EohippusI have heard it asked in interviews: “If you were an animal. What animal would you be?”

In spite of the dubious nature of this question in a job interview and, at the same time, scanning the personal photos decorating the office of the interviewer searching for evidence of a cat or dog fancier, you still need to provide an answer that doesn’t sound ironic of dismissive. I don’t know what the right answer might be, but in today’s job market, you may feel like you are an Eohippus.

For a brief moment consider the Eohippus. I will be the first to admit that it is an odd choice that you may not be readily familiar and one your interviewer is not prepared: unless he loves horses.

In spite of being ancient (enjoying the plant-rich climate of the Eocene Epoch which takes us back about 50 million years), with no modern relatives surviving in North America, and small enough to look a cocker spaniel in the eye, the Eohippus would still be identified to be a horse by our modern eye. There it stood: possessing the adaptability and keen sense of survival to advance its genes tens of millions of years before the appearance of the first hominid. Yet the Eohippus refused to become one of those strange antediluvian finds: its remains looked like a horse and all paleontological evidence indicated that it acted like a horse.

Go Team Eohippus!

What do you think are the persistent fundamental skills that are still valuable in every work domain?

According to David Autor, an MIT economist who has written on technological change and employment growth, in an interview on FreakonomicsRadio, listed these fundamental skills as the ability to:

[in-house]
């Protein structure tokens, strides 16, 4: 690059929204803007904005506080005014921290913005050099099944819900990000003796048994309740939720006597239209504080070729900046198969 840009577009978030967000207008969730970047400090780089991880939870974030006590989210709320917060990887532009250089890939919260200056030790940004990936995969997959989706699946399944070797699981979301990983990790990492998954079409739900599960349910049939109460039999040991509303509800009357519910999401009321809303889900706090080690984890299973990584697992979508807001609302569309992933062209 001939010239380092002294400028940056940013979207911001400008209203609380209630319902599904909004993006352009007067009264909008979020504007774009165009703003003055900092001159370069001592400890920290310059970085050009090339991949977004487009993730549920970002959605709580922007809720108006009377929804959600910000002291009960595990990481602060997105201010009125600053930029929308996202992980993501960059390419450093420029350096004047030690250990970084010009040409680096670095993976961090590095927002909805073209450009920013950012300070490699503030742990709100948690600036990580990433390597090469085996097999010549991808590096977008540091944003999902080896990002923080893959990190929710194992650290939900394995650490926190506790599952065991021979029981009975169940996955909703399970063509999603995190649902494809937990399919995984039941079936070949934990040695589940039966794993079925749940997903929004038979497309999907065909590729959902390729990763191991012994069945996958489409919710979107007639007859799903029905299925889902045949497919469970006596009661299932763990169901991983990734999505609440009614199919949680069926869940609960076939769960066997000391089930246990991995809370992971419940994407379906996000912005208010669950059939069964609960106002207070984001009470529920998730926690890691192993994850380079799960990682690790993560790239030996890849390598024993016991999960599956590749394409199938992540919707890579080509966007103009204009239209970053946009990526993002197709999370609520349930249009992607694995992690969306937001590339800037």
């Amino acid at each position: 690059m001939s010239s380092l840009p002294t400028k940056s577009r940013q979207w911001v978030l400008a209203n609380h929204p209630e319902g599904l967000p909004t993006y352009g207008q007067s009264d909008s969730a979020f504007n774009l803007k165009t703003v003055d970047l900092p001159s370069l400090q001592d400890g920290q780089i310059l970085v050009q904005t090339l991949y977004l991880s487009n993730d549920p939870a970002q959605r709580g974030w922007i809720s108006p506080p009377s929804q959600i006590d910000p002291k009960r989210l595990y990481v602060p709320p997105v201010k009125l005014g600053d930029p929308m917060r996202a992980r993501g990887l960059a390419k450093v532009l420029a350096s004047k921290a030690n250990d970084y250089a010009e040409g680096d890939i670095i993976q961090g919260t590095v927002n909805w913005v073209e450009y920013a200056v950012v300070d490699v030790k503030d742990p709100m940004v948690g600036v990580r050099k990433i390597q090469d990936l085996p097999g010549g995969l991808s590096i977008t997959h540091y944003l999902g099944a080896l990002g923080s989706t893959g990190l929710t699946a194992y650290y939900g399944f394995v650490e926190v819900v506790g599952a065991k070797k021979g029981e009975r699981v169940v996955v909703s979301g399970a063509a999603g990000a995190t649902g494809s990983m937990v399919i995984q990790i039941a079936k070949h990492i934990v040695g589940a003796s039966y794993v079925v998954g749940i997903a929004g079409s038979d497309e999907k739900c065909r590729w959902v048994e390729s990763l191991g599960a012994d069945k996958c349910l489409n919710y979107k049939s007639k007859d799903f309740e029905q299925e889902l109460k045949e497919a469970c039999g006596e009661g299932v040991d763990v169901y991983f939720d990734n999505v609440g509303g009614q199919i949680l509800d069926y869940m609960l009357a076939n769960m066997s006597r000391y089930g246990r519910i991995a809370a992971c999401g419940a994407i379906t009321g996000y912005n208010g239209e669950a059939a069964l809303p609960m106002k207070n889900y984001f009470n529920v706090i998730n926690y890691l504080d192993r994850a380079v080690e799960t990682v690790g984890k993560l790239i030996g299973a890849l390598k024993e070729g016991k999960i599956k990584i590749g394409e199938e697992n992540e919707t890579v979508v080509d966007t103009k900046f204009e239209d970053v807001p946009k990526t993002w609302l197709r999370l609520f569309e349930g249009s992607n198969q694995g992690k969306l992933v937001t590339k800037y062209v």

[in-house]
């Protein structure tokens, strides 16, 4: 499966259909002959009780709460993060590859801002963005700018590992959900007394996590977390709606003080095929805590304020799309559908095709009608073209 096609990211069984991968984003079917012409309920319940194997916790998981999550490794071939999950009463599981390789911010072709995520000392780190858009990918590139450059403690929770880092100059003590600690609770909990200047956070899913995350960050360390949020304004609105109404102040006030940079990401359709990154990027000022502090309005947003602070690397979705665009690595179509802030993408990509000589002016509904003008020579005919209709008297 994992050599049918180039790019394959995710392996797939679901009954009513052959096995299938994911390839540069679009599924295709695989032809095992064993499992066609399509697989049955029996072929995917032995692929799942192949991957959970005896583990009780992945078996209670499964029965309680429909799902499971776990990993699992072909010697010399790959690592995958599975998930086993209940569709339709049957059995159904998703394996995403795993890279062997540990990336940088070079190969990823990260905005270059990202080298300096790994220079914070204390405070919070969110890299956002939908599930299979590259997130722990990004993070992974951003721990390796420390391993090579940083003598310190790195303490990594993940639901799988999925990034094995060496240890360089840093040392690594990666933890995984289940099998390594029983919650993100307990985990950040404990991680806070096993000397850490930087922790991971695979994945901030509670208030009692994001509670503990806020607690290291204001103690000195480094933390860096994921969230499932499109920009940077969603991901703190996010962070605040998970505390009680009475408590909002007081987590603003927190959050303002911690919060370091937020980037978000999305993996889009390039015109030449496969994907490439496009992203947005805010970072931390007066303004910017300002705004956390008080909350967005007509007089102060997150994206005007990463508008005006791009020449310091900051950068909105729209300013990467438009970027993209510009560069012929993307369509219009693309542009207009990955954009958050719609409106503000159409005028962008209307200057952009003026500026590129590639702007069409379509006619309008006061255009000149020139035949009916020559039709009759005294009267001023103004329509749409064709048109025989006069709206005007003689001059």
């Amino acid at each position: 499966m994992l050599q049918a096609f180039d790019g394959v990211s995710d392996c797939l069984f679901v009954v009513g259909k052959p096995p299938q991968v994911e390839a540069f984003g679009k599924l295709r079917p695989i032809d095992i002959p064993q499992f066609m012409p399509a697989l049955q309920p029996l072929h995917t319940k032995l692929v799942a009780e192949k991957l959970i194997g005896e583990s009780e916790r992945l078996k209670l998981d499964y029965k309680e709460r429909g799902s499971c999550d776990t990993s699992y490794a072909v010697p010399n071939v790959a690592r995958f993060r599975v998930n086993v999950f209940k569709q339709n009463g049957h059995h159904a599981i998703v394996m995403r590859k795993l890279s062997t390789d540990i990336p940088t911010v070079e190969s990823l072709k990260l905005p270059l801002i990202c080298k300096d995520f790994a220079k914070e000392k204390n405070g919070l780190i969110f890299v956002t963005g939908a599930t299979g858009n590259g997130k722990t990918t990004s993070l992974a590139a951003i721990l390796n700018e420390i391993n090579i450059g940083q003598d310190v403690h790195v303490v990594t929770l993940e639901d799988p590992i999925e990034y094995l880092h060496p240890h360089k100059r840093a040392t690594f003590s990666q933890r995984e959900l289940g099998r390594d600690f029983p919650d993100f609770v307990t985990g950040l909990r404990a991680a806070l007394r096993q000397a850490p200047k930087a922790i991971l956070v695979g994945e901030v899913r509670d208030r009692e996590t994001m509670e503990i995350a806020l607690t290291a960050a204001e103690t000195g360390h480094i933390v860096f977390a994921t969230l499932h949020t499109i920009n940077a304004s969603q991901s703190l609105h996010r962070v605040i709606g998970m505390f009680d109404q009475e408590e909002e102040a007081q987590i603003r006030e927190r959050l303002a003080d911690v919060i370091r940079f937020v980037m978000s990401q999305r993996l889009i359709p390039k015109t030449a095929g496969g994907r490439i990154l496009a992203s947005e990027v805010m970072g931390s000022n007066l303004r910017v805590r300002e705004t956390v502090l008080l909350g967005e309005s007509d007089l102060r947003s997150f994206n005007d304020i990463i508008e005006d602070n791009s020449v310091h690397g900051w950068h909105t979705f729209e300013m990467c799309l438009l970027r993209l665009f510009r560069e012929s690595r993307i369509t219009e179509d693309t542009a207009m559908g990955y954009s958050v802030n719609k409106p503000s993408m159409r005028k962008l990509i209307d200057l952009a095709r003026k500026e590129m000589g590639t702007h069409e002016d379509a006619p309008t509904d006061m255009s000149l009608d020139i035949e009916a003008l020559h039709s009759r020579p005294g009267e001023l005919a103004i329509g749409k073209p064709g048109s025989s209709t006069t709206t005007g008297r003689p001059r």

1. Communicate
  2. Tell a story
  3. Analyze
  4. Articulate

Notably, these skills are not necessarily inherent to or taught in any single discipline.

At one point in my career as a medical social worker I know that I expressed a bias that these traits are the bread and butter of every social worker and counselor. I was proud that we medical social workers brought a skill set to the hospital just as important as the surgical skills of a surgeon and the manual therapy healing of the physical therapist. In fact, my graduate thesis that I completed while I was working full-time as a medical social worker, leaned heavily in the direction that the abilities associated with social work makes for the most effective hospital leadership: self-serving, no? I have, thankfully, learned a lot since that time.

Regardless, I like this brief list of skills and think that they are just as relevant now as they were in the analog days.

It is helpful to remember that there are some fundamental skills that are portable to your next job, but these skills identified by David Autor, however, can’t be laid aside and sit idle. They need to be challenged and honed.

How do you do this when you aren’t working in a field of our choosing? Here is my short list of activities. These are certainly not inclusive and I invite you to add others:

  • Volunteer at an organization that shares your values.
  • Write and/or journal not just about your feelings, but about your passions and what gives your life meaning.
  • Meet to talk with trusted friends in your line of work. Don’t make these meetings all about work, make them personal too.
  • Create spreadsheets about your efforts and expenses in your work search. Keep those tools of management sharp and ready for redeployment.
  • Read about changes and trends in not just your field, but in other industries as well. It never ceases to amaze me just how brilliance has so many applications.
  • Attend continuing education classes and/or webinars.
  • This is a good time to work on improving performance in your sport and maybe discover a new activity.

French novelist Gustave Flaubert wrote: The most glorious moments in your life are not the so-called days of success, but rather those days when out of dejection and despair you feel rise in you a challenge to life, and the promise of future accomplishments.

In conclusion: Ride that Eohippus long and hard!